“We were a bunch of friends actually pressing skis in a garage; a bad idea that’s grown into a business,” Waesche said. “The Colorado consumer has, for one, a very big playground so we’ve seen a lot of growth in the (alpine touring) market that has inspired lightweight products.”


Vail’s family-owned Skea Ltd.

has been making women’s ski clothing for 40 years, merging distinct fashion – hot pink, shiny silver, flashy faux fur – with performance-oriented clothing.

“It’s all about color. Skea does color,” said company vice-president Denise Leigh. “We are just inspired by the lifestyle. The mountains are in our heart and in our soul.”


David Mazzarella, a longtime Colorado ski maker, believed so firmly in his Ski Logik

skis that he moved his family to China. From a modern production facility on Hainan Island – where Mazzarella says he lowers costs “to be able to put more money in the product and effort into the skis” – he and his wife Mariella make the most beautiful skis to ever touch snow. Last year the company grew by 40 percent.

“Rather than being a mass produced product, it was necessary for us to go back and do a lot of handcrafting and really take our time to make each pair individually,” said Mazzarella, whose headquarters remain in Breckenridge. “Colorado is known for skiing performance and the passion of a skier is brought forth in the design of these skis.”


Chris Davenport likes to say he “speaks the language of the mountains.” Starring in more than 30 ski movies and renowned for his unrivaled 2007 mission to climb and ski all of Colorado’s 14ers in a single year, the Old Snowmass ski mountaineer’s White Spyder collection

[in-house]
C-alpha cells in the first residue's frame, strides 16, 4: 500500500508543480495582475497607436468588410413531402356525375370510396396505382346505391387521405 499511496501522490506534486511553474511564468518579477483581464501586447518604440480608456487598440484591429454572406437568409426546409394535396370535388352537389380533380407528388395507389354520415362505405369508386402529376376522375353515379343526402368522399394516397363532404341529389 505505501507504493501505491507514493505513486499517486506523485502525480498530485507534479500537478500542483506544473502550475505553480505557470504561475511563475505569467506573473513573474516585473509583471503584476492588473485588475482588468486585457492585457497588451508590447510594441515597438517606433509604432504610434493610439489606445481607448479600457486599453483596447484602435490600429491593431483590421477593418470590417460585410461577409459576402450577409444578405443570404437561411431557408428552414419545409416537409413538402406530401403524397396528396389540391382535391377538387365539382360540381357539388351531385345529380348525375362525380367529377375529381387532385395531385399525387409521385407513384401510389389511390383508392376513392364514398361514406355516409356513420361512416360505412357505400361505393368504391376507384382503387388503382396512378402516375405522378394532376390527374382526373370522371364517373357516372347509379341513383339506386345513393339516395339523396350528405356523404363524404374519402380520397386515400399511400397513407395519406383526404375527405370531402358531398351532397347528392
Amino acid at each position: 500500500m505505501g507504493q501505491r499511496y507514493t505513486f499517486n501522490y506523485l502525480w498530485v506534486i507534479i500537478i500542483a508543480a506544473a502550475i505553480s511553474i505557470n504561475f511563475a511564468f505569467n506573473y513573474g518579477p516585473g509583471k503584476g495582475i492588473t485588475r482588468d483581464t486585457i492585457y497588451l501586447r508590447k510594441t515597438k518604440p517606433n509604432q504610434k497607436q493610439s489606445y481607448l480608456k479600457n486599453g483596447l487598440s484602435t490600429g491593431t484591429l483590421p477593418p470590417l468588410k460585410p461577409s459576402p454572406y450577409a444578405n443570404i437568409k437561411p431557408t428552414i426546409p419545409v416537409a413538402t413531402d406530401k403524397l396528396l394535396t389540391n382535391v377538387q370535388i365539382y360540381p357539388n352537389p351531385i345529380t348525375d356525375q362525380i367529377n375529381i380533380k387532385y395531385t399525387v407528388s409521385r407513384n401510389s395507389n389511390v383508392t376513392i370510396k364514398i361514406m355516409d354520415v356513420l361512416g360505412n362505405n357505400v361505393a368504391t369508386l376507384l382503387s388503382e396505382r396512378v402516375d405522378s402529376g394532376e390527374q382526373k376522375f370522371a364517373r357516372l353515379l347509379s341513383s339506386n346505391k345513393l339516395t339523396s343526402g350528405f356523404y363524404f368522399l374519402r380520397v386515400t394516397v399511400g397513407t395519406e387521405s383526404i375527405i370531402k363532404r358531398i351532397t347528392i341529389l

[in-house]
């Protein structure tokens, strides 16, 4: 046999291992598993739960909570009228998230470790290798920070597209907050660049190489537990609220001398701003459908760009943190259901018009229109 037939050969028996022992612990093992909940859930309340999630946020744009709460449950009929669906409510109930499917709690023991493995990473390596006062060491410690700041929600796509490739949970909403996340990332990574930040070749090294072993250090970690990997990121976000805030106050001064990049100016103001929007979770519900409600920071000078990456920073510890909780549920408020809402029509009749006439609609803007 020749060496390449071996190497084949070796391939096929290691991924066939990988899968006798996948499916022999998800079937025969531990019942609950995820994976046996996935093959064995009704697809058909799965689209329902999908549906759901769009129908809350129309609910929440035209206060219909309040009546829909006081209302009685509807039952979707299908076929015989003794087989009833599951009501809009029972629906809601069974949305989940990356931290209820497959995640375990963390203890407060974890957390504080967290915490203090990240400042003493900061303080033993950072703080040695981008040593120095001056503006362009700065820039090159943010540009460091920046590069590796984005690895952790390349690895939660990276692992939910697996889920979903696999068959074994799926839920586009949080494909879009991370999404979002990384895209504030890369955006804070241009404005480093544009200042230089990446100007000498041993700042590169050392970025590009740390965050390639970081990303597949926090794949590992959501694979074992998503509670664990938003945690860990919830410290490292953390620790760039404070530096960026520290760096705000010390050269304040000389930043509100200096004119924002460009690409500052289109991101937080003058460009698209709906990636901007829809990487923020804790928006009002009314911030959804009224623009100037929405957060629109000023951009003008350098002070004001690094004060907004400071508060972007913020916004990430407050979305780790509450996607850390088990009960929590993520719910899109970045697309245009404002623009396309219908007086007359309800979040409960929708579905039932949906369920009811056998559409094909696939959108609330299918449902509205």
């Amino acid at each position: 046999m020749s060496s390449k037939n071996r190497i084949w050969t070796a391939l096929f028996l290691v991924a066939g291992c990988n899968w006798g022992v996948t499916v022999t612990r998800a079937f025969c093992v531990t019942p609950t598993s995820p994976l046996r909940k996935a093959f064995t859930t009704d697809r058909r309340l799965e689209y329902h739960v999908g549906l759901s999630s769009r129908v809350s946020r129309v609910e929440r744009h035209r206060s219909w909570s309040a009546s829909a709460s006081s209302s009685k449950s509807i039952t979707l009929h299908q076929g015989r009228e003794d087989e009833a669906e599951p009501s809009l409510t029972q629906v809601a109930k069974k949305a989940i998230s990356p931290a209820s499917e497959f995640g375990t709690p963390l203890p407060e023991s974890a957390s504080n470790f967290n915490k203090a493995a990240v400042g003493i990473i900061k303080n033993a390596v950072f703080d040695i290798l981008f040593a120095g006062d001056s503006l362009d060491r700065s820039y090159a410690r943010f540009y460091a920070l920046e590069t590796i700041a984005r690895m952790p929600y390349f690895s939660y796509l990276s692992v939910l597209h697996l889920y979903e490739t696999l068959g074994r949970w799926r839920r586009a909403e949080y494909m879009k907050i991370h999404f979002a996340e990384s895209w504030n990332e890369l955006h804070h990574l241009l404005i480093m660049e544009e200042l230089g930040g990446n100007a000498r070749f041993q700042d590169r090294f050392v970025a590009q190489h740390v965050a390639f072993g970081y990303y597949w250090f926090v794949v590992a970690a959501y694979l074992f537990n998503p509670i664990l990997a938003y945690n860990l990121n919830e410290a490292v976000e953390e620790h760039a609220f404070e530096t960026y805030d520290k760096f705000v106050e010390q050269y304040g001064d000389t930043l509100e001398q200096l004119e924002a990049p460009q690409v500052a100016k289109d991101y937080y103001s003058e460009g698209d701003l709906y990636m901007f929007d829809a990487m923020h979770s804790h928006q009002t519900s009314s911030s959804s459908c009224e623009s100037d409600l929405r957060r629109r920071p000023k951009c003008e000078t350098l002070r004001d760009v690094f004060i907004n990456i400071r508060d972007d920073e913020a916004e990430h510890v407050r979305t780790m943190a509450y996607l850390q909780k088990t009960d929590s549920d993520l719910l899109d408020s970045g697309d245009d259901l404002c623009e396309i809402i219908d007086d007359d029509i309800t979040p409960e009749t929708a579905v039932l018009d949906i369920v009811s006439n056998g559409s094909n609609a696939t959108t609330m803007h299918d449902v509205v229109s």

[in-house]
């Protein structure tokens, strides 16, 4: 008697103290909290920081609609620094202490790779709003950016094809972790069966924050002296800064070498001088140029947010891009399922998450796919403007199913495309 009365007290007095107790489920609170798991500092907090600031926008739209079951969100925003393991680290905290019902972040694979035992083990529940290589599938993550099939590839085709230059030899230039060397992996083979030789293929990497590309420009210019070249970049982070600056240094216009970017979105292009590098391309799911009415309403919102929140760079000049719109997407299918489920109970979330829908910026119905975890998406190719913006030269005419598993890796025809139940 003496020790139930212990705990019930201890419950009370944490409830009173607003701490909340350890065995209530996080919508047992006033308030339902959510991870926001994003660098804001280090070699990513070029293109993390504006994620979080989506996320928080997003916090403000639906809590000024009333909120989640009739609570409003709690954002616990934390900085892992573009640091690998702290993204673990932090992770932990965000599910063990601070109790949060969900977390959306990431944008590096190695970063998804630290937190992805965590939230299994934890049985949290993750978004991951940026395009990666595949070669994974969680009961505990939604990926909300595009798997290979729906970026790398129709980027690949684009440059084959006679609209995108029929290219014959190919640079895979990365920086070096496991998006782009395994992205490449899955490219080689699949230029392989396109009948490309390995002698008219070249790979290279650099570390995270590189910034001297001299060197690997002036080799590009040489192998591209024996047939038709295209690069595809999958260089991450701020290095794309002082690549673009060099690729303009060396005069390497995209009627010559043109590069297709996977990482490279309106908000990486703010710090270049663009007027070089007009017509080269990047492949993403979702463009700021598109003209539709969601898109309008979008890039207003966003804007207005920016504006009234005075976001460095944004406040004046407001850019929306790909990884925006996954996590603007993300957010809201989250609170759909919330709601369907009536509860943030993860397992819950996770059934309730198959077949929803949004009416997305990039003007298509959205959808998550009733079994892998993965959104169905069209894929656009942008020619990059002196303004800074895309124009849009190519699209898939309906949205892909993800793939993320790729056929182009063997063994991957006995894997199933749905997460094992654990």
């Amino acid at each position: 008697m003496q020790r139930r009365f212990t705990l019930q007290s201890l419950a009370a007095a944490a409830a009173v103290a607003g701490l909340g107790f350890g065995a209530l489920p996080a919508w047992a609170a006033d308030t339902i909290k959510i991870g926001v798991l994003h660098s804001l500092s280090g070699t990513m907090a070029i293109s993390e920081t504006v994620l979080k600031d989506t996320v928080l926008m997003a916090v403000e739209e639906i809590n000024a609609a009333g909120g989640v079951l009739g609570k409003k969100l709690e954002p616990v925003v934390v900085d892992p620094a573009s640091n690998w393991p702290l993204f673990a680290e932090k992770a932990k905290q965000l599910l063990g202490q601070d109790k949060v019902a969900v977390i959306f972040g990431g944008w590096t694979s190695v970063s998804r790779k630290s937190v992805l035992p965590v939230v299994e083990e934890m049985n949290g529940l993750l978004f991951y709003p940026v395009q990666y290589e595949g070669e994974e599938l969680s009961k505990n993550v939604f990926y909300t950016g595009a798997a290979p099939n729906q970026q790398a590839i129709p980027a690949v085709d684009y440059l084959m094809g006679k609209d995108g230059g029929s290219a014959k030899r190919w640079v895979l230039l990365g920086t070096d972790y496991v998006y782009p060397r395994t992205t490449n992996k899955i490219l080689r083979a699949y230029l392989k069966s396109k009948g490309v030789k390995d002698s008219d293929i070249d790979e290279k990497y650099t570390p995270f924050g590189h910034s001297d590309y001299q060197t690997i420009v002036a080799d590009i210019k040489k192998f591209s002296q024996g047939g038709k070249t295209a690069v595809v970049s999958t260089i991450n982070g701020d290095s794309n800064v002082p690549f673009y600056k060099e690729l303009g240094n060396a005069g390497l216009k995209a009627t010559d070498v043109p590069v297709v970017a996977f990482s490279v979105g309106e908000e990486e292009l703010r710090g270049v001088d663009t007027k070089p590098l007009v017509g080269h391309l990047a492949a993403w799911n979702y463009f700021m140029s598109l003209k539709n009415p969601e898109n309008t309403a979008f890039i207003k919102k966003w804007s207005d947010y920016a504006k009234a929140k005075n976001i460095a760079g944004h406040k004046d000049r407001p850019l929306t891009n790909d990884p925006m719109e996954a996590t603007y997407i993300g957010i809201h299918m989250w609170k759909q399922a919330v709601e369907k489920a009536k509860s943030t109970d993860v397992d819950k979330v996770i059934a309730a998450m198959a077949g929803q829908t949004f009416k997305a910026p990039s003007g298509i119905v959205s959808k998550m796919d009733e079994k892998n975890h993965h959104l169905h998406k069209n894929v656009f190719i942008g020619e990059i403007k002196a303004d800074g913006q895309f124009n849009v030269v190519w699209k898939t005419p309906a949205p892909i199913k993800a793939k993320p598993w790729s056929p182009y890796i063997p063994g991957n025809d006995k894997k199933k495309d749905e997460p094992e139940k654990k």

embodies his mountain fluency.

“This clothing really comes from those experiences, climbing high, wanting to move fast wanting clothing that breathes well, wanting clothing that is durable, wanting clothing that fits well,” said Davenport of the four-year collection.


From the base of Aspen Highlands, 25-year-old twins Pete and John Gaston launched their Strafe Outerwear
from a need for affordable yet lightweight and reliable mountaineering ski gear. With top-tier breathability and waterproofing as well as four-way stretch designs, the brothers’ Strafe offers simple bibs, pants and jackets born from countless hikes up Highlands Bowl.

“We make stuff we really like and we don’t add features that we are not really into,” Pete said. “The brand is very much inspired by Highlands Bowl and spending time in the backcountry of Colorado. It’s just full protection. We keep it relatively simple.”


Peter Wurster has been making his Unity Snowboards

in Silverthorne for 17 years, enlisting core riders to help with both design and construction.

“We can press a board in the morning and drive out to the hill and ride it the same day. That’s really been a help in just the process of creating new ideas,” Wurster said. “The more and more you ride the more you start thinking about what can I do to make this better.”


Lisa and Klemens Branner’s Venture Snowboards
churns out the industry’s widest array of splitboard snowboards from one of the most remote towns in Colorado. The Silverton-based company made its first snowboard in 1999 and has since developed a reputation for reliability and durability, key components for a tool that can access remote playgrounds.

“I’d say that we are arguably the most durable, highest performing splitboards on the market,” said Lisa, noting that every Venture model is offered in a splitboard for uphill travel and comes with a rare two-year warranty. “That’s mostly because we are riding these boards ourselves. I only want to be out there on the best performing tools I can get my hands on. If you are out there in the backcountry, you want to know you can rely on your equipment and its not going to fail you at a critical moment.”

Jason Blevins: 303-954-1374, or